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I've been following the lessons about transparency and gradients on the Mozilla site: https://developer.mozilla.org/en-US/docs/Web/Guide/HTML/Canvas_tutorial/Applying_styles_and_colors but I have not been able to figure this one out.

I know I can achieve these effects with a png image; however, in the program I am working on the gradient will change constantly according to where the image is moved.

Here's an example of the effect I'm looking for. http://home.insightbb.com/~epyonxl1/gradientex.jpg

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up vote 5 down vote accepted

I've aded some code here http://code.google.com/p/canvasimagegradient/ that adds a drawImageGradient function to the CanvasRenderingContext2D. You can draw an image with a linear or radial gradient. It doesn't work in IE, even with excanvas, due to the lack of getImageData/putImageData support.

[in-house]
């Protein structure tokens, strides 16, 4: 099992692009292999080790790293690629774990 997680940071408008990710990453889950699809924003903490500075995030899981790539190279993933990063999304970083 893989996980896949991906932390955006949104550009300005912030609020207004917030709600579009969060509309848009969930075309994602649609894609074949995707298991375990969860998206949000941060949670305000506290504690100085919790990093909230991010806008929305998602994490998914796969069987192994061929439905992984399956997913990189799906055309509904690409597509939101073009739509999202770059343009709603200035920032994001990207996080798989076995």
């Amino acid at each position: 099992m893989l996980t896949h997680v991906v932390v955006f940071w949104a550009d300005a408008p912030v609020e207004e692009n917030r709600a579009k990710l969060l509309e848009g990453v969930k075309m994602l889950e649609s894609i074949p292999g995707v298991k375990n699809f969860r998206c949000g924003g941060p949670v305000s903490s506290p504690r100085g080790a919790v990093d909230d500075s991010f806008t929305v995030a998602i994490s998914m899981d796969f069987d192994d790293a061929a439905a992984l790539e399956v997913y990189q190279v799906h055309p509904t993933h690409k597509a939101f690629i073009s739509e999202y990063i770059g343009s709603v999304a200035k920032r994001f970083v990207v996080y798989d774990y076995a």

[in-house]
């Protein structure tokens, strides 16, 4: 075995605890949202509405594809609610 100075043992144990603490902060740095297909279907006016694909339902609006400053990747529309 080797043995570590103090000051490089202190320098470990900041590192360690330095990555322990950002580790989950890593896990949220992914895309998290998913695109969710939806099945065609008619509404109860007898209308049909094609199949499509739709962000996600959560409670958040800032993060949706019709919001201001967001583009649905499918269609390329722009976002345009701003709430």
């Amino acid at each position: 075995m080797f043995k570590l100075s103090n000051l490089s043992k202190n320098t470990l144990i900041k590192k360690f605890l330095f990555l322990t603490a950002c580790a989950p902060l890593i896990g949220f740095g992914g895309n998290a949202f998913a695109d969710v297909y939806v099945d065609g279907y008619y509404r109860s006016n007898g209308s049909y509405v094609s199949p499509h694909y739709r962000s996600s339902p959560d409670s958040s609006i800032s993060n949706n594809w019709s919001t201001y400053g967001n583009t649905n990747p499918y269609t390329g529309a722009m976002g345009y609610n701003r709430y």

The following code for example will draw an image with a radial gradient (context retrieve and image load not shown):

var radGrad = ctx.createRadialGradient(
    img.width / 2, img.height / 2, 10, 
    img.width / 2, img.height / 2, img.width/2);
radGrad.addColorStop(0, "transparent");
radGrad.addColorStop(1, "#000");

ctx.drawImageGradient(img, 112.5, 130, radGrad);

The code works as follows:

  1. Create a canvas element dynamically and draw the image on it.
  2. Retrieve the imageData for this new canvas.
  3. Retrieve the imageData for the location on the canvas you want to draw the image on to.
  4. Iterate through the destination imageData and update each pixel adding together a percentage (derived from the gradient transparency value) of the image and destination pixel values.
  5. Finally put the updated image data back onto the destination canvas.

Obviously performance is an issue as images get larger. The image on http://code.google.com/p/canvasimagegradient/ it takes about 6-10ms to draw. A 1024x768 image takes about 100ms-250ms to draw. Still usable though as long as you're not animating.